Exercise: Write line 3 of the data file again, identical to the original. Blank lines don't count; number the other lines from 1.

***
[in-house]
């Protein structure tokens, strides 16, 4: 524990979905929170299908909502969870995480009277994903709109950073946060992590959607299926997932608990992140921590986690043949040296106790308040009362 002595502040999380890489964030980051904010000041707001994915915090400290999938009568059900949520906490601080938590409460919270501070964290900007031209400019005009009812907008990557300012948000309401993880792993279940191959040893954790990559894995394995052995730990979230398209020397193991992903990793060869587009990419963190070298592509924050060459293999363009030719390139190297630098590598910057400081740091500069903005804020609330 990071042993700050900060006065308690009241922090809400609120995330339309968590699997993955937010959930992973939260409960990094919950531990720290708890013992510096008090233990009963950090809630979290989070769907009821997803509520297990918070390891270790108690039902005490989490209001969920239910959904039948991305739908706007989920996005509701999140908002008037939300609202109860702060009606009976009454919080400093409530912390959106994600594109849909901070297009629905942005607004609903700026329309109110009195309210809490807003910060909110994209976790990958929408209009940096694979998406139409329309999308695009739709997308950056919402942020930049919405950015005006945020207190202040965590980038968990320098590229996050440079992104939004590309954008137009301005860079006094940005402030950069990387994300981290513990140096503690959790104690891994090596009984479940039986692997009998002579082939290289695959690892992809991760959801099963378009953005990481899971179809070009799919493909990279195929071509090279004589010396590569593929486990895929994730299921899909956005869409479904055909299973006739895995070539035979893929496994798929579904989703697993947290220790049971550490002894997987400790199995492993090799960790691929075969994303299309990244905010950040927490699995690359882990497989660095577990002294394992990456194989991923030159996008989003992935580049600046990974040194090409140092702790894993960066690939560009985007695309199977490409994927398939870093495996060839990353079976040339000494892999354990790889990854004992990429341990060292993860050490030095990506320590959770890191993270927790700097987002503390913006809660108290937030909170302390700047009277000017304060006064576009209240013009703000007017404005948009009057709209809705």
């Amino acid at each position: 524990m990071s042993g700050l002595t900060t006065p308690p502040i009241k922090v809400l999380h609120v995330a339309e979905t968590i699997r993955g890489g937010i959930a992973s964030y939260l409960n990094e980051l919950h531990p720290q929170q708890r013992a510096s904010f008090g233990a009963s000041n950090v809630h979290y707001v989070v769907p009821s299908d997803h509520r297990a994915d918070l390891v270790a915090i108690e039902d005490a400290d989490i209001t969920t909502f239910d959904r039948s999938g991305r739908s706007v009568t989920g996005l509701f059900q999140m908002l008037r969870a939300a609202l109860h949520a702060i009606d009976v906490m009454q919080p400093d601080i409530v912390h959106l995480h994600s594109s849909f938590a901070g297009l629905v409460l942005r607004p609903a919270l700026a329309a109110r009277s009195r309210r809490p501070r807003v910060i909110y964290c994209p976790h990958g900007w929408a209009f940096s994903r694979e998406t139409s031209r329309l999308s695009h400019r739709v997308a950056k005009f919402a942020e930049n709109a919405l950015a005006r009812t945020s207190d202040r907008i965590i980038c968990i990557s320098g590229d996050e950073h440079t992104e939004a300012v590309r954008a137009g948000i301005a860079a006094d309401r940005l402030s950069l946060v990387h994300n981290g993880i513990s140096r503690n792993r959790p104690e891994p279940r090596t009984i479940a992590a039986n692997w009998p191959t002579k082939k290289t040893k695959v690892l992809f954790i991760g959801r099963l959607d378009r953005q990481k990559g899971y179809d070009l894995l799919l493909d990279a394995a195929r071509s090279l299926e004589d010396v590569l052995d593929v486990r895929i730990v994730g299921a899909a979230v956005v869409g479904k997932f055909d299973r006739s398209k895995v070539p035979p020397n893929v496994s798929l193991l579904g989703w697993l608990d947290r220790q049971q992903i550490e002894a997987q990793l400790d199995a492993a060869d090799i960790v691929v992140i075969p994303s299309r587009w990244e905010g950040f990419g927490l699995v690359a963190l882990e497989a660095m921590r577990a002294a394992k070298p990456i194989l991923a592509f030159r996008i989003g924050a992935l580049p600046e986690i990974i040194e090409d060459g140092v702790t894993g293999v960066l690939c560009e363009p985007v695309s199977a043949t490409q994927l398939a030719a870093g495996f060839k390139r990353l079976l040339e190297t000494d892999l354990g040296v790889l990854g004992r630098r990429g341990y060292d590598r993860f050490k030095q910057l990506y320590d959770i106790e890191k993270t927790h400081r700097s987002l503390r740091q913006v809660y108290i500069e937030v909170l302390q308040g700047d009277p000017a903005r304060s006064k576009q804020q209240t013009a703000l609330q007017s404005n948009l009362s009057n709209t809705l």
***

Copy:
């Amino acid at each position: 524990m990071s042993g700050l002595t900060t006065p308690p502040i009241k922090v809400l999380h609120v995330a339309e979905t968590i699997r993955g890489g937010i959930a992973s964030y939260l409960n990094e980051l919950h531990p720290q929170q708890r013992a510096s904010f008090g233990a009963s000041n950090v809630h979290y707001v989070v769907p009821s299908d997803h509520r297990a994915d918070l390891v270790a915090i108690e039902d005490a400290d989490i209001t969920t909502f239910d959904r039948s999938g991305r739908s706007v009568t989920g996005l509701f059900q999140m908002l008037r969870a939300a609202l109860h949520a702060i009606d009976v906490m009454q919080p400093d601080i409530v912390h959106l995480h994600s594109s849909f938590a901070g297009l629905v409460l942005r607004p609903a919270l700026a329309a109110r009277s009195r309210r809490p501070r807003v910060i909110y964290c994209p976790h990958g900007w929408a209009f940096s994903r694979e998406t139409s031209r329309l999308s695009h400019r739709v997308a950056k005009f919402a942020e930049n709109a919405l950015a005006r009812t945020s207190d202040r907008i965590i980038c968990i990557s320098g590229d996050e950073h440079t992104e939004a300012v590309r954008a137009g948000i301005a860079a006094d309401r940005l402030s950069l946060v990387h994300n981290g993880i513990s140096r503690n792993r959790p104690e891994p279940r090596t009984i479940a992590a039986n692997w009998p191959t002579k082939k290289t040893k695959v690892l992809f954790i991760g959801r099963l959607d378009r953005q990481k990559g899971y179809d070009l894995l799919l493909d990279a394995a195929r071509s090279l299926e004589d010396v590569l052995d593929v486990r895929i730990v994730g299921a899909a979230v956005v869409g479904k997932f055909d299973r006739s398209k895995v070539p035979p020397n893929v496994s798929l193991l579904g989703w697993l608990d947290r220790q049971q992903i550490e002894a997987q990793l400790d199995a492993a060869d090799i960790v691929v992140i075969p994303s299309r587009w990244e905010g950040f990419g927490l699995v690359a963190l882990e497989a660095m921590r577990a002294a394992k070298p990456i194989l991923a592509f030159r996008i989003g924050a992935l580049p600046e986690i990974i040194e090409d060459g140092v702790t894993g293999v960066l690939c560009e363009p985007v695309s199977a043949t490409q994927l398939a030719a870093g495996f060839k390139r990353l079976l040339e190297t000494d892999l354990g040296v790889l990854g004992r630098r990429g341990y060292d590598r993860f050490k030095q910057l990506y320590d959770i106790e890191k993270t927790h400081r700097s987002l503390r740091q913006v809660y108290i500069e937030v909170l302390q308040g700047d009277p000017a903005r304060s006064k576009q804020q209240t013009a703000l609330q007017s404005n948009l009362s009057n709209t809705l």